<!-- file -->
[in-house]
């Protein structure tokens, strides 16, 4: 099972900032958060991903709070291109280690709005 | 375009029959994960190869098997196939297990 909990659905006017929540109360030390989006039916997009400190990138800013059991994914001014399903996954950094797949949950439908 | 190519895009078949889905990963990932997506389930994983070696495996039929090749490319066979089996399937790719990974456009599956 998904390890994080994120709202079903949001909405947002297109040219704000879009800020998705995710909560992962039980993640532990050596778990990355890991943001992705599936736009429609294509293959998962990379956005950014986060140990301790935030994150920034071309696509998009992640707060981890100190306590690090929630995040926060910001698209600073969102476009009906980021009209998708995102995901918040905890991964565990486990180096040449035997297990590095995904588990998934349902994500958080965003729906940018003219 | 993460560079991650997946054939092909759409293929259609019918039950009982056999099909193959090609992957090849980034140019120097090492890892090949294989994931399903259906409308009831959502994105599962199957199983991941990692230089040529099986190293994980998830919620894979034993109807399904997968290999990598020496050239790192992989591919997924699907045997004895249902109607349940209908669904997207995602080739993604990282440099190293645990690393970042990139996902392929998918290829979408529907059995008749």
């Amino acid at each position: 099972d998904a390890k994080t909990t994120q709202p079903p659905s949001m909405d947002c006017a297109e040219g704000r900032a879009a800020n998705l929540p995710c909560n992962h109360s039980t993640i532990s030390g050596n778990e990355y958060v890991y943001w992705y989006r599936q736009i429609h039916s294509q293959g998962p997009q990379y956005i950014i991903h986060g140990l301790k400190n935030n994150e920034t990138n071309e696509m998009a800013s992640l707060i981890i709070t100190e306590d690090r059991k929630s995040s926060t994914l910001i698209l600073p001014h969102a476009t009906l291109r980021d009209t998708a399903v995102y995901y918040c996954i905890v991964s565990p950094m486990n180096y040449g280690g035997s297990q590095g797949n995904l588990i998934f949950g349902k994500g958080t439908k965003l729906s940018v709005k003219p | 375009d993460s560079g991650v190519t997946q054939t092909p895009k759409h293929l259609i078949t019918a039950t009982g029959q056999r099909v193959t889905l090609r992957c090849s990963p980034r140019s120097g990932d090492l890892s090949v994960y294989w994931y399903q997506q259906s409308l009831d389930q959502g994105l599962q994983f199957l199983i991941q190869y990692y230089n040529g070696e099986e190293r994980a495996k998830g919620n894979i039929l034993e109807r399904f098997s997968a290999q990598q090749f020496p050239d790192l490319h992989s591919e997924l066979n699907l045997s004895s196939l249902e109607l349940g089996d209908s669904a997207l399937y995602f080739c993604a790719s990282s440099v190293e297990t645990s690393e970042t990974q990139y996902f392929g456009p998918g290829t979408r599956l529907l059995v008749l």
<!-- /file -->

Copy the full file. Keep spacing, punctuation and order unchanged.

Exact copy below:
[in-house]
């Protein structure tokens, strides 16, 4: 099972900032958060991903709070291109280690709005 | 375009029959994960190869098997196939297990 909990659905006017929540109360030390989006039916997009400190990138800013059991994914001014399903996954950094797949949950439908 | 190519895009078949889905990963990932997506389930994983070696495996039929090749490319066979089996399937790719990974456009599956 998904390890994080994120709202079903949001909405947002297109040219704000879009800020998705995710909560992962039980993640532990050596778990990355890991943001992705599936736009429609294509293959998962990379956005950014986060140990301790935030994150920034071309696509998009992640707060981890100190306590690090929630995040926060910001698209600073969102476009009906980021009209998708995102995901918040905890991964565990486990180096040449035997297990590095995904588990998934349902994500958080965003729906940018003219 | 993460560079991650997946054939092909759409293929259609019918039950009982056999099909193959090609992957090849980034140019120097090492890892090949294989994931399903259906409308009831959502994105599962199957199983991941990692230089040529099986190293994980998830919620894979034993109807399904997968290999990598020496050239790192992989591919997924699907045997004895249902109607349940209908669904997207995602080739993604990282440099190293645990690393970042990139996902392929998918290829979408529907059995008749």
């Amino acid at each position: 099972d998904a390890k994080t909990t994120q709202p079903p659905s949001m909405d947002c006017a297109e040219g704000r900032a879009a800020n998705l929540p995710c909560n992962h109360s039980t993640i532990s030390g050596n778990e990355y958060v890991y943001w992705y989006r599936q736009i429609h039916s294509q293959g998962p997009q990379y956005i950014i991903h986060g140990l301790k400190n935030n994150e920034t990138n071309e696509m998009a800013s992640l707060i981890i709070t100190e306590d690090r059991k929630s995040s926060t994914l910001i698209l600073p001014h969102a476009t009906l291109r980021d009209t998708a399903v995102y995901y918040c996954i905890v991964s565990p950094m486990n180096y040449g280690g035997s297990q590095g797949n995904l588990i998934f949950g349902k994500g958080t439908k965003l729906s940018v709005k003219p | 375009d993460s560079g991650v190519t997946q054939t092909p895009k759409h293929l259609i078949t019918a039950t009982g029959q056999r099909v193959t889905l090609r992957c090849s990963p980034r140019s120097g990932d090492l890892s090949v994960y294989w994931y399903q997506q259906s409308l009831d389930q959502g994105l599962q994983f199957l199983i991941q190869y990692y230089n040529g070696e099986e190293r994980a495996k998830g919620n894979i039929l034993e109807r399904f098997s997968a290999q990598q090749f020496p050239d790192l490319h992989s591919e997924l066979n699907l045997s004895s196939l249902e109607l349940g089996d209908s669904a997207l399937y995602f080739c993604a790719s990282s440099v190293e297990t645990s690393e970042t990974q990139y996902f392929g456009p998918g290829t979408r599956l529907l059995v008749l």